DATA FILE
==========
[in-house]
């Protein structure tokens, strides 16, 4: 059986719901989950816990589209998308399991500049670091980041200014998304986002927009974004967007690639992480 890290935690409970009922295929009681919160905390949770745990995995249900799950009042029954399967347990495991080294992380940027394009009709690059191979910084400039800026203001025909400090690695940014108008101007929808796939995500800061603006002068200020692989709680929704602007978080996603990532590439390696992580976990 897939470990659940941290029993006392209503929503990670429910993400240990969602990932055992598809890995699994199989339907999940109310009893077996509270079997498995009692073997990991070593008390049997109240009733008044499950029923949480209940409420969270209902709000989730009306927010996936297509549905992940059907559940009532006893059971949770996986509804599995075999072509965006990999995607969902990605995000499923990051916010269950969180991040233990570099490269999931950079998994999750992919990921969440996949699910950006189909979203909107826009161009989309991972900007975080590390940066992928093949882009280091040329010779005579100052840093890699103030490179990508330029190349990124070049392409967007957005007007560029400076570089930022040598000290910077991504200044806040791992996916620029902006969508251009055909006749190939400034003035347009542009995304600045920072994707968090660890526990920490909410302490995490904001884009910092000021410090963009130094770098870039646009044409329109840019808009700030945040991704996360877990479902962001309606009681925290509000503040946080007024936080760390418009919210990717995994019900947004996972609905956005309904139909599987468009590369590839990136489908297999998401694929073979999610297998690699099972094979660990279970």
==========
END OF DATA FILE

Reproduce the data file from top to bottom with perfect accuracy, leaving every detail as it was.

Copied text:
[in-house]
């Protein structure tokens, strides 16, 4: 059986719901989950816990589209998308399991500049670091980041200014998304986002927009974004967007690639992480 890290935690409970009922295929009681919160905390949770745990995995249900799950009042029954399967347990495991080294992380940027394009009709690059191979910084400039800026203001025909400090690695940014108008101007929808796939995500800061603006002068200020692989709680929704602007978080996603990532590439390696992580976990 897939470990659940941290029993006392209503929503990670429910993400240990969602990932055992598809890995699994199989339907999940109310009893077996509270079997498995009692073997990991070593008390049997109240009733008044499950029923949480209940409420969270209902709000989730009306927010996936297509549905992940059907559940009532006893059971949770996986509804599995075999072509965006990999995607969902990605995000499923990051916010269950969180991040233990570099490269999931950079998994999750992919990921969440996949699910950006189909979203909107826009161009989309991972900007975080590390940066992928093949882009280091040329010779005579100052840093890699103030490179990508330029190349990124070049392409967007957005007007560029400076570089930022040598000290910077991504200044806040791992996916620029902006969508251009055909006749190939400034003035347009542009995304600045920072994707968090660890526990920490909410302490995490904001884009910092000021410090963009130094770098870039646009044409329109840019808009700030945040991704996360877990479902962001309606009681925290509000503040946080007024936080760390418009919210990717995994019900947004996972609905956005309904139909599987468009590369590839990136489908297999998401694929073979999610297998690699099972094979660990279970």